Classless Act Gear Up For Mötley Crüe Opening Slot Friday At Wrigley Field
Two weeks removed from the release of their debut album Welcome to the Show, following a spring tour with blues rockers Dorothy, Los Angeles rock quintet Classless Act are back on the road alongside Mötley Crüe, Def Leppard, Poison and Joan Jett as opening act on “The Stadium Tour,” one of the summer’s most anticipated outings.
It’s the culmination of a whirlwind year for the group, helping to usher in a new era of rock alongside young acts like Dirty Honey, Greta Van Fleet and Mammoth WVH.
While the extra time allowed them to fine tune Welcome To The Show – an album produced by legendary producer Bob Rock (Mötley Crüe, Metallica, Bon Jovi) in Crüe drummer Tommy Lee’s home studio which features guest appearances by Justin Hawkins of The Darkness as well as Mötley vocalist Vince Neil) – 2022 has allowed them to hone their live act, tweaking a performance that needs to resonate in massive outdoor stadiums as well as it does within the intimate confines of a small club.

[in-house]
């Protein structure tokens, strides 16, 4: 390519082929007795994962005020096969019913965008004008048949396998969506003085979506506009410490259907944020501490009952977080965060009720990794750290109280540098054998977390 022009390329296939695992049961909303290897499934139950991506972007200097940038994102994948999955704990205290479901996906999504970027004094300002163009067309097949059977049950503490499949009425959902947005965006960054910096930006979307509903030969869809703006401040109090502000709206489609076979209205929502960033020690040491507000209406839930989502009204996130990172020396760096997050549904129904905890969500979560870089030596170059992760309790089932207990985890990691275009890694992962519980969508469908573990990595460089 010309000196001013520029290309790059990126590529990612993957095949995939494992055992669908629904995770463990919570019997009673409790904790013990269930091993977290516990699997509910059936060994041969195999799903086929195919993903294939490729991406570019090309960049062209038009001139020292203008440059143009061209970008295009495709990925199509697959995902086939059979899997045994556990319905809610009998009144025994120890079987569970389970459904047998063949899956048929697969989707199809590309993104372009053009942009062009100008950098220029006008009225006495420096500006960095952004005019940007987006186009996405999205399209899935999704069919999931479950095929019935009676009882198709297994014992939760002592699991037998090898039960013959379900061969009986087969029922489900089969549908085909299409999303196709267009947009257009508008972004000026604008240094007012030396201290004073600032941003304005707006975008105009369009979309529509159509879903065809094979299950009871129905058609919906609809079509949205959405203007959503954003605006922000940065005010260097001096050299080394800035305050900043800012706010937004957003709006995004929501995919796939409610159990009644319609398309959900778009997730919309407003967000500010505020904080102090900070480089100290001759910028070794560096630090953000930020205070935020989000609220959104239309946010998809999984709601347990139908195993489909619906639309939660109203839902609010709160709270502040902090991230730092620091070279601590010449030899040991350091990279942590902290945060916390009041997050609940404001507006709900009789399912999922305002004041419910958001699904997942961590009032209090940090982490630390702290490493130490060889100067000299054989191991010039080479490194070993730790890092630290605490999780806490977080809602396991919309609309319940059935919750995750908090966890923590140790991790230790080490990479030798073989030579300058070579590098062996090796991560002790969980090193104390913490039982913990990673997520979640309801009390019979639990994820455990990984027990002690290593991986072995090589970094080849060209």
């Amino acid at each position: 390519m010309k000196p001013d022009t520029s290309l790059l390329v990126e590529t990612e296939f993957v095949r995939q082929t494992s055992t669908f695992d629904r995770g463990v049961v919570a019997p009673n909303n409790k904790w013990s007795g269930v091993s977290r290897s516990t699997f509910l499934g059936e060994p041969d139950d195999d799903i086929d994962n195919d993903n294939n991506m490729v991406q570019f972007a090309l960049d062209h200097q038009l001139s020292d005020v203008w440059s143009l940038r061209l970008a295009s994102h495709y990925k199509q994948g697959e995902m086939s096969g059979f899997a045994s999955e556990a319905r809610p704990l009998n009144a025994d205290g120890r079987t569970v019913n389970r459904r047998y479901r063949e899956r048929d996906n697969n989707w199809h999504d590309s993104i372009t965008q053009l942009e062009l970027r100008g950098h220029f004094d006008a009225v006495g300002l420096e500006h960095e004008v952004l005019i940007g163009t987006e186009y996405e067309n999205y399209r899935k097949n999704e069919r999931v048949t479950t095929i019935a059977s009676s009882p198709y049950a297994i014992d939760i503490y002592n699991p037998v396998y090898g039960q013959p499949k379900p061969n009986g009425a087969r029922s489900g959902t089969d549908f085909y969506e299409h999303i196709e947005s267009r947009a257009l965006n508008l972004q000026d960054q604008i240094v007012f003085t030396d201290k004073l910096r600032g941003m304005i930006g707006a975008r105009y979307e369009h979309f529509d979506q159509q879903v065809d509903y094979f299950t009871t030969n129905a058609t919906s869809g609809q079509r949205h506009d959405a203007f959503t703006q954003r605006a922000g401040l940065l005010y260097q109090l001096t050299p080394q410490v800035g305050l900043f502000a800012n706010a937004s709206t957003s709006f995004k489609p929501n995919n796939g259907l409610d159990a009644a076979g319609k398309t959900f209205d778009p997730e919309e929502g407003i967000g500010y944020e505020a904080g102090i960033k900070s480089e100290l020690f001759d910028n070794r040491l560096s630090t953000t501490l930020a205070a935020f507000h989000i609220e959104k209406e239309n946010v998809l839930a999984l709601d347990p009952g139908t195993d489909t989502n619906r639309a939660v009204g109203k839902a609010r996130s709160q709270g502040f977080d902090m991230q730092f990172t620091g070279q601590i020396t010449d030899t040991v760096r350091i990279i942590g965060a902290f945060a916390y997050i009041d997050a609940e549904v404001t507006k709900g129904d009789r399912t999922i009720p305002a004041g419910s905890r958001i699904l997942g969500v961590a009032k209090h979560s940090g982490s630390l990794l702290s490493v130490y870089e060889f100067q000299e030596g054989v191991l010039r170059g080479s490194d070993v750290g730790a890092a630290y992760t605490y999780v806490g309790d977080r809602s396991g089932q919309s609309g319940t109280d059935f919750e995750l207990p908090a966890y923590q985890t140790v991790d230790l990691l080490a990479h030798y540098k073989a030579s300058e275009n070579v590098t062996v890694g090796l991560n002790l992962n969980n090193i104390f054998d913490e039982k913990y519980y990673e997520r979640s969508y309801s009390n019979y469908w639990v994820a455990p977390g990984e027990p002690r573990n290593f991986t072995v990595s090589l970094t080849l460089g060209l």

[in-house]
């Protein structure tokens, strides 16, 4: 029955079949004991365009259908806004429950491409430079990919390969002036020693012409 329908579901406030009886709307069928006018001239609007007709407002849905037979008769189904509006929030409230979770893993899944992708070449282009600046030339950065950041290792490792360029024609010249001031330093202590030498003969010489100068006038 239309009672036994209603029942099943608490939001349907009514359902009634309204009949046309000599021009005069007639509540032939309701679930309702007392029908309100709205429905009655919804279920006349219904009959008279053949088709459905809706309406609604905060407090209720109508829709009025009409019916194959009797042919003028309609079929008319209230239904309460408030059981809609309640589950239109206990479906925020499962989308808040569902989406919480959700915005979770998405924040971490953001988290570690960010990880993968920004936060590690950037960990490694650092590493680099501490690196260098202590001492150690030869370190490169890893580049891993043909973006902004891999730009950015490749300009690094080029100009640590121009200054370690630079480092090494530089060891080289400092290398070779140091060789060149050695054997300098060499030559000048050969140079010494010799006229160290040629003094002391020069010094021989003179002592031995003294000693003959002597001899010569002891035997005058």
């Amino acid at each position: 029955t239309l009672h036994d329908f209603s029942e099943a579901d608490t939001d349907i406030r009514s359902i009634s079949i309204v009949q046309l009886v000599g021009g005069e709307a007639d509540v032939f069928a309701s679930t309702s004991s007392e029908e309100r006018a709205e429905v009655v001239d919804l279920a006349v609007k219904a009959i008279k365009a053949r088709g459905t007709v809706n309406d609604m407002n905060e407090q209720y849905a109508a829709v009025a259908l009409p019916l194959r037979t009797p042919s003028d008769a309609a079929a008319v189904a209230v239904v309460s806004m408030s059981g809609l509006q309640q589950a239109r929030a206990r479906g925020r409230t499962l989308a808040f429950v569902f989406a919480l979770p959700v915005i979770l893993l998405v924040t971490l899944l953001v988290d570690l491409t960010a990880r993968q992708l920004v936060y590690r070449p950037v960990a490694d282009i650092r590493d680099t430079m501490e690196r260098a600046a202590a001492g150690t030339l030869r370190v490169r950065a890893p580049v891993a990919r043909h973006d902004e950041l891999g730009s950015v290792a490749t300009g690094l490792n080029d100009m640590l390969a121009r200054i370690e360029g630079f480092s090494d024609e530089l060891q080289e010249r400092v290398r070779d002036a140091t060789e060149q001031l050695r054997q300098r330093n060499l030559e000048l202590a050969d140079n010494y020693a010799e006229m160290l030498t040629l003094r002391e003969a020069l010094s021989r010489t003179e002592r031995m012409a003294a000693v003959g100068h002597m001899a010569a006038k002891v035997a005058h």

I spoke with Classless Act about working with Rock on their first album, the importance of social media for a young band and performing Friday afternoon at Wrigley Field (an early set scheduled to begin about 3:45 PM). Highlights from two conversations recorded backstage at House of Blues in April and last week over the phone prior to a ‘Stadium Tour’ appearance in Charlotte, North Carolina follow below.
So you guys formed in 2018, right? How far along were you by the time the pandemic hit in early 2020?
FRANCO GRAVANTE: We had just finished the first half of the album right before the pandemic hit. We were scheduled to finish it and then that happened and we wound up on standby for like a year.